There were plenty of outrageous signs at the conservative rally in Washington on September 12, but most were DIY affairs, reflecting nothing but an individual’s poor taste. Not so the placards that read, “Bury Obamacare With Kennedy.” They were produced by the American Life League—evidence of the antiabortion movement’s deep, zealous opposition to the Democrats’ plans for health-care reform.
On the National Right to Life Web site, beneath the flashing headline “condition red,” is the warning, “President Obama and top Democratic congressional leaders are pushing hard for health-care bills that would result in federal government funding of abortion on demand!” Wednesday night, Rep. Michele Bachmann took to the House floor to warn that, should health-care reform pass, teenagers might be able to procure secret abortions at school-based “sex clinics.” To listen to conservatives, one would think health-care reform represents the greatest expansion of abortion rights since Roe v. Wade.
“I’d rather be counting ways we’re improving women’s access to legal abortion. Instead we’re counting votes to make sure women don’t lose what they already have,” says Nancy Keenan, president of NARAL.
If only. In fact, right now, the pro-choice movement has more to lose than its opponents. Early on, pro-choice activists hoped that a reformed health-care system would cover abortion—the most common surgical procedure in the United States—just like any other medical service. But when conservative Democrats balked, the party pressured the pro-choice movement not to let health reform get stymied by abortion politics. So pro-choice leaders agreed to a compromise, in the form of an amendment by Congresswoman Lois Capps (D-CA), which basically maintains the status quo on government abortion funding.
That status quo is fairly restrictive. Right now, abortion is covered in more than 80 percent of private health plans, but not in any of the health plans available to federal government employees. Federal funds also can’t be used to provide abortions under Medicaid, except in cases of rape, incest, or medical emergency.
• Benjamin Sarlin: The Democrats’ Joe Wilson?The Capps amendment essentially says that, when it comes to government-subsidized private insurance, there will be neither an abortion ban nor an abortion mandate. The insurance exchanges envisioned by reformers will have to include at least one plan that includes abortion coverage and one that does not. The plans that do provide abortion coverage have to do so with separate funds that will be kept sequestered from government money. Going beyond current law, the Capps amendment says that no private plan participating in the exchanges can discriminate against health-care workers who refuse to provide abortion services.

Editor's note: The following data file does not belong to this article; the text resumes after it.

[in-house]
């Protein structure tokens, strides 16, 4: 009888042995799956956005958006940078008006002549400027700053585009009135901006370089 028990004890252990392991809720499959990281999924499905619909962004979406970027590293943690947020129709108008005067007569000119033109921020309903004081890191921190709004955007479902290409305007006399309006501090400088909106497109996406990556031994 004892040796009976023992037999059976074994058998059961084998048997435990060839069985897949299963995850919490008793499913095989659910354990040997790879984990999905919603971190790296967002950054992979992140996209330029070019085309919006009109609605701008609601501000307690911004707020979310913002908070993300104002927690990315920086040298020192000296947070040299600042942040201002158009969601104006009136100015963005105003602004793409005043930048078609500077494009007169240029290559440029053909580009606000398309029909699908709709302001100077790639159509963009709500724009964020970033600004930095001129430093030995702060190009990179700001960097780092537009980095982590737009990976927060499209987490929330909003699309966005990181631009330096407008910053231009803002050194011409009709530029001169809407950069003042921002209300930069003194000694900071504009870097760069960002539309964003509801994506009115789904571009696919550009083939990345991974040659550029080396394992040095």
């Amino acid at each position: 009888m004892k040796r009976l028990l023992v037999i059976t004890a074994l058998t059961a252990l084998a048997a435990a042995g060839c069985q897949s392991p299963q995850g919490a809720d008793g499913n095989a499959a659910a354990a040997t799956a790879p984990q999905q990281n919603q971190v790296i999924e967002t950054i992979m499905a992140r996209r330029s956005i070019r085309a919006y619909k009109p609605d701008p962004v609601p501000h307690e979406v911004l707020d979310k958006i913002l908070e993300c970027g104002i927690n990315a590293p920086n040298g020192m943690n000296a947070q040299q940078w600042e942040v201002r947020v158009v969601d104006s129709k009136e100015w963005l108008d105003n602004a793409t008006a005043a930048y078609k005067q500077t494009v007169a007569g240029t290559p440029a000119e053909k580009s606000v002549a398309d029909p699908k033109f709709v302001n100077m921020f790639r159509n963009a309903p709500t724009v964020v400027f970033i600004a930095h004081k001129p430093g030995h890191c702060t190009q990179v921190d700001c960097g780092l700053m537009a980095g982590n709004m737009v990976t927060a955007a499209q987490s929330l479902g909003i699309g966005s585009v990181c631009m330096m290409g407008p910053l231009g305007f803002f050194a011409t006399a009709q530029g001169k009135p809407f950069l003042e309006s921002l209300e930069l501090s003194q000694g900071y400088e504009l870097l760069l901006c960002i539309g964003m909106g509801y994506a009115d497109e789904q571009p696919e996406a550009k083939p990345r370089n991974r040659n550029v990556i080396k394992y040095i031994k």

From the pro-choice point of view, none of this is a particularly great deal. “I’d rather be counting ways we’re improving women’s access to legal abortion. Instead we’re counting votes to make sure women don’t lose what they already have,” says Nancy Keenan, president of NARAL. “It’s workable,” adds Vicky Saporta, president of the National Abortion Federation. “It’s not ideally what we would have liked to see. We certainly can’t amend it any further.”
Of course, that’s just what the antiabortion movement wants to do. It’s trying to ban subsidies from being used to purchase plans that include abortion coverage at all. That would create a big incentive for insurance companies to drop such coverage, leaving women nationwide worse off than they are now. So far, these attempts have been defeated, but there are still opportunities for Republicans to try again. Antiabortion forces won a small victory this week, when the Senate Finance Committee reinstated $50 million in funding for abstinence-only sex education that Obama had removed from the budget. Democrats Blanche Lincoln and Kent Conrad joined Republicans on the measure, proving that a Democratic majority is not always a reliably pro-choice one.
There’s actually a fantastic irony here. If the antiabortion movement really cared more about curtailing abortion coverage than about defeating Democrats, it might have thrown its weight behind a single-payer system, which would be subject to the existing ban on federal funding of abortion. Similarly, it might have supported a public option, which is likely to be bound by similar restrictions. The ban could always be lifted, of course, but the antiabortion movement would still have a lot more leverage with the government than it does with the private market. After all, from the insurance industry’s point of view, coverage for abortion services is cost-effective; it’s a lot cheaper than covering a pregnancy and birth. For politicians subject to religious demagoguery and beholden to an ambivalent electorate, abortion coverage is much more of a losing proposition.
Indeed, given the desperation of moderate Democrats for bipartisan cover, the antiabortion movement could have extracted all sorts of compromises in return for its cooperation. Instead, it adopted a policy of total opposition. That’s why, ultimately, the pro-choice community is confident that it won’t lose too much ground in health reform—even though it won’t gain any, either. “For them to just be obstructionist, I don’t understand, quite frankly, the strategy in that,” says Saporta. It’s almost enough to make one think that on the right, abortion isn’t really the issue at all.
Michelle Goldberg is the author of The Means of Reproduction: Sex, Power and the Future of the World and Kingdom Coming: The Rise of Christian Nationalism. She is a senior correspondent for The American Prospect, and her work has appeared in The New Republic, The Nation, the Los Angeles Times, Glamour, and many other publications.